Maureen and Sarah often laugh at me about this.
Not so much Sarah as she is moving fast for work and rarely has breakfast with us. But she’s definitely in on the laugh thing. It has become a behind the back smirk kind of laugh because they don’t quite get it.
They shouldn’t. They were both waitresses in the previous lives and economy of service takes rule over formality.
i, however, am into formality, at least some of it…some of the time…when i want to be formal.
At least when it comes to place settings.
Now both of them know more about place settings than i do. Maureen finally informed me years ago i was putting the knife down with the blade pointing the wrong way, pointing out rather than in. i had no idea. But there are a lot of things Maureen knows that i have no idea about. But these two women have that efficiency thing going. They don’t put out any silverware that isn’t going to be used.
You see, i think i’m a lot like others raised the way i was. The children took part in daily chores. One of our chores was putting out the place settings for meals like breakfast: plate, knife, fork, spoon, glass of orange juice for every one, glass of milk for the three children, and coffee cups and saucers for mother and daddy. On the round oak table. We didn’t use place mats. We sure as hell didn’t use chargers. Those chargers were for fancy meals like Thanksgiving and Easter and Aunt Evelyn’s and Uncle Pipey’s in Redbank.
We didn’t put out napkins either. Don’t know why. i do know when Douglas Lawrence came to visit from Gotha, Florida one summer, and we all sat down for breakfast, Mother had put napkins at every place setting. Some smart-ass kid asked why we had napkins out because we never usually had them. It was a moment i will always remember because my mother did the great curse on me with her legendary raised eyebrow scowl, behind Douglas’ back, of course.
But anyway, setting out the place settings and getting the kitchen for the empress chef to do her magic. It is a routine, something i rarely have these days. But is my morning salve, meditation, quiet time, if you will, even if it is continually interrupted by the two cats who crave my attention then and ignore me pretty much the rest of the day.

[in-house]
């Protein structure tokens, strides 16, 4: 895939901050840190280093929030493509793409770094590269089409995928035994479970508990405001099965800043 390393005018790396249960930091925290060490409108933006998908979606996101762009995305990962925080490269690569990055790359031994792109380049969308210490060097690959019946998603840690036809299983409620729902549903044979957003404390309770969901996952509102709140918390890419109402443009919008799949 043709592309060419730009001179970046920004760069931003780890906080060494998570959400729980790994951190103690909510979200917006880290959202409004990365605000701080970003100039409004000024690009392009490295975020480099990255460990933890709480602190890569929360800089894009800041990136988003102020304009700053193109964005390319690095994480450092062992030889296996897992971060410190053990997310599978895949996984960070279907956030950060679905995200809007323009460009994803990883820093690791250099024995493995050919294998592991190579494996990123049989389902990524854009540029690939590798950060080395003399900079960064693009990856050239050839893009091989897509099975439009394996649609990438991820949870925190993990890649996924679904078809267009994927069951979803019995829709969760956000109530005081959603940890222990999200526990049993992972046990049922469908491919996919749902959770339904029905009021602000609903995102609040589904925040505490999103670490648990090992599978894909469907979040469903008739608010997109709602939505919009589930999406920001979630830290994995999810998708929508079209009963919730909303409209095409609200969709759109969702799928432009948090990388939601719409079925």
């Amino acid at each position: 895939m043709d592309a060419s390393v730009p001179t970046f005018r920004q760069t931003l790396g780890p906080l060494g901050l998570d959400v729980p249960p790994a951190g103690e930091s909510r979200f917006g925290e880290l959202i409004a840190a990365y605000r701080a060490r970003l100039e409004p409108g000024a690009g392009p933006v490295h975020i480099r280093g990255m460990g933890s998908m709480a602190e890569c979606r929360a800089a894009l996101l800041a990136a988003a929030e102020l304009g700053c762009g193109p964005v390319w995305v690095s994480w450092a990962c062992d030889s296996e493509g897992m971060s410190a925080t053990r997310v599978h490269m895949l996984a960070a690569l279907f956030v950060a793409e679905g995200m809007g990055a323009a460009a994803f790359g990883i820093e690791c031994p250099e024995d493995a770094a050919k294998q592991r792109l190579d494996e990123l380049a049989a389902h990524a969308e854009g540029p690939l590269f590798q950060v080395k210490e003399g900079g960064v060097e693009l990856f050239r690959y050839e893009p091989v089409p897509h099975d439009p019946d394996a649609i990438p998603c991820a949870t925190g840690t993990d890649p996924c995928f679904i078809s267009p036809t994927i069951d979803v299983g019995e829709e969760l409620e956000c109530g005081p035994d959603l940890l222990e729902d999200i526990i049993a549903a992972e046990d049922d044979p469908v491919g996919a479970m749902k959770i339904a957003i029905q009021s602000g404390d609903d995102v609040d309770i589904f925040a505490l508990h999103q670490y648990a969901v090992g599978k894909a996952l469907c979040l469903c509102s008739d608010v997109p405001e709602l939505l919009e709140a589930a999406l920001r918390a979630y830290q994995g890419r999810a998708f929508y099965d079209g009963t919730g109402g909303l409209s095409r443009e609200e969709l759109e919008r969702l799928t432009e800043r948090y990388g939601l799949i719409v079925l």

There are connections, you see. It takes me back to 127 Castle Heights Avenue. That is a good feeling. It connects me with my father. After my parents moved to Deer Park, he gradually took over the meal preparation from my mother and her frailties, saving the really good stuff times for her to either take over or take charge, sometimes a bit of both when Tennessee country ham, biscuits, red-eye gravy, fried corn, squash casserole, and fresh tomatoes; meatloaf with mash potatoes, and the aforementioned biscuits, and several other legendary mother meals were to be served. But most of the time, it was my father in that pretty much new territory called the kitchen and breakfast table.
He always got up early. It became a daily thing after they both retired. When i visited Deer Park, i normally stayed in the guest bedroom with an adjacent wall to the kitchen cupboard. i would awake to his sliding the door back and getting out the morning fare, putting the coffee on, and rumbling around setting the table, getting everything ready (he specialized in cereal, especially Sugar Frosted Flakes with Tony the Tiger. Then he would call, “Mother, breakfast is ready.”
i get up early too, significantly earlier than he did. Perhaps that comes from my years at sea. i feed the cats, get the paper out of the driveway, grind the coffee beans (he got his from the Folger’s big tin can), start the coffee, put Maureen’s 647,000 condiments, chocolate, frothing machine, grater, and lord knows what else so she can make her coffee her way…with very little coffee but a lot of other stuff. i turn the kitchen sink faucet into a drip because Bruce Willis, the cat, likes to drink his water straight just like my coffee black, period: perhaps it’s a male bonding thing. i put a bowl of water out for dainty Dakota, the female cat. i get out the vitamins and the standard prescriptions for this old folk, i open the blinds so we can look out the window. Sometimes, i will get out the Bluetooth speaker and set it up for classical guitar during the meal, but i usually forget, and then…
i set the table.
From the table, i remove the table linen my great grandmother made by pulling out the threads in a decorative pattern for the border — my sister Martha once admonished me for calling it crochet and corrected me with the correct name of the craft, but of course, i forgot — and the flowers in the vase, usually Maureen’s roses, which leads me to humming Crosby, Stills, and Nash’s “Our House” and put them on a nearby counter. i pull out the place mats like the ones we never had growing up, i retrieve our napkin rings from their drawer — Now i know about napkin rings for when i got to my first Navy ship, the wardroom meals were formal to the nth degree, place settings perfect, the messes perfunctory formal, damn near religious in the unvarying courses, and napkin rings, round silver napkin rings, individually marked with care — and put them in their proper place.
i get out the silverware. We have about 368 sets of silverware for reasons far beyond my ken, but i like a certain set. i put the fork on the left side of the mat; the knife on the inside on the right side, blade facing inward, and then THE SPOON outside of the knife. Unless we are having soup or cereal, the latter being rarely, Maureen and Sarah never put out the spoons.
Then i turn out the overhead light and admire my work. The spoons are in place.
i know when they see the settings, they will laugh behind my back. Silly boy.
It’s tradition, it’s connection. It’s me being me like where and how i was raised.